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The plotting capabilities of MATLAB leave much to be desired. Right now the python matplotlib library has my attention, but I wanted to ask those of you on Graphic Design if you had any other suggestions for data visualization tools before deciding to dive deep into the world of SciPy/Numpy/matplotlib.

Most desired features: --Vector output --Graphics produced programmatically, not using a GUI

Bonus points for anything that handles Ternary plots out-of-the-box.

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Try R -- it is a full array programming language for doing data science, with a powerful plotting capabilities. It easily exports to PDF and SVG (among other formats) and those files import nice and are made in way they can be reasonably edited. Also there are usually numerous options to control the plot.

And there is a package called ade4 which does ternary plots like this:

enter image description here

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there's a pretty old command line tool called gnuplot, check that one out.

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Welcome to GD. Can you please add more information about this tool and why it should be checked out? –  Farray Jan 16 '12 at 15:03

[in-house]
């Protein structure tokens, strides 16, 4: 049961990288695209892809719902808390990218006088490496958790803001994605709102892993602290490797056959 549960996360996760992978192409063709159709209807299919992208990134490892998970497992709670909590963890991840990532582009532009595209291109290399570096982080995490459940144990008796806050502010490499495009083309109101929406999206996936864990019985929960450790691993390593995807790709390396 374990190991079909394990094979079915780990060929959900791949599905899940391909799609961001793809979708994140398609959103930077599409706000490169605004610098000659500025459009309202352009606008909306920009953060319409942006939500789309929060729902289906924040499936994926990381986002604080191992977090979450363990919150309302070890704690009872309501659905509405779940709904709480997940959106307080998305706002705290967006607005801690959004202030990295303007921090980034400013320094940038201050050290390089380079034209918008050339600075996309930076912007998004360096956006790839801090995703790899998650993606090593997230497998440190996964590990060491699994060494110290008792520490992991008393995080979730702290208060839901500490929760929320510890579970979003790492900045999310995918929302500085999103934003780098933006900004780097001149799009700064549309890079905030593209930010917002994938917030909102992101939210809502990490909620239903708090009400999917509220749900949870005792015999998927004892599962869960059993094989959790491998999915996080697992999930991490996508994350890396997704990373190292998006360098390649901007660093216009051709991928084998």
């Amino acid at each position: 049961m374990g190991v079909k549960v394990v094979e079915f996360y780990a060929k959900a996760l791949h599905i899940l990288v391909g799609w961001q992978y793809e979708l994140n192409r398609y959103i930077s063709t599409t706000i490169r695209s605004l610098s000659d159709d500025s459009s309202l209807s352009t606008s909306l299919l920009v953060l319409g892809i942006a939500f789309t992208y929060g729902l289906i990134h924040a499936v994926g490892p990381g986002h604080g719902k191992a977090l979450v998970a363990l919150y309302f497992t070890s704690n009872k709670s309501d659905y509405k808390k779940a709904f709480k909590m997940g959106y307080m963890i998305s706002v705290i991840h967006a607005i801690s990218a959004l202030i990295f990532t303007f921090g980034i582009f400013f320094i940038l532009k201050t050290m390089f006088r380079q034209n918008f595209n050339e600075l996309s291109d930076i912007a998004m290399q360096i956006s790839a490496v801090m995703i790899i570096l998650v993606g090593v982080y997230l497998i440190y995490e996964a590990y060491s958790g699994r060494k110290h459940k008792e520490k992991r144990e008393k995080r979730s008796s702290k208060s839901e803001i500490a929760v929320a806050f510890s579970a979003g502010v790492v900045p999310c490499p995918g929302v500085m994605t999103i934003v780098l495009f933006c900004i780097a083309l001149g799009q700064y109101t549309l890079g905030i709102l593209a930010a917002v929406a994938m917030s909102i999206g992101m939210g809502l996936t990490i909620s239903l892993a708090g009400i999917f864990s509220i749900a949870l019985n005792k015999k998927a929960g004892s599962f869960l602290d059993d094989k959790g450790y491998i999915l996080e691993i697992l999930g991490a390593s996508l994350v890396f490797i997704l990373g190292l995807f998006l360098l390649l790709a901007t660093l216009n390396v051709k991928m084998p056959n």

gnuplot has been around for a long time, but it is quite well maintained. My anecdotal experience suggests that it is very commonly used in the scientific community. –  AdamRedwine Jan 17 '12 at 14:47
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I agree that R and gnuplot are good tools. If you are looking only for programatic interface to svg output, they are likely some of the better choices (along with matplotlib). Depending on your source data and desired final format, however, I would suggest looking into:

  • xfig - usually operated with a GUI, but you can write the files directly
  • inkscape - also usually operated with GUI, but provides many program interfaces
  • sagemath - one of my favorites for analytic data, but requires nix-like environment (uses Matplotlib as output)
  • pgfplots - oriented more for the graphic designer than the mathematician but it does give a lot of power to a LaTeX writer

All of these programs work together in various ways but all of them are as large and intimidating as scipy/matplotlib.

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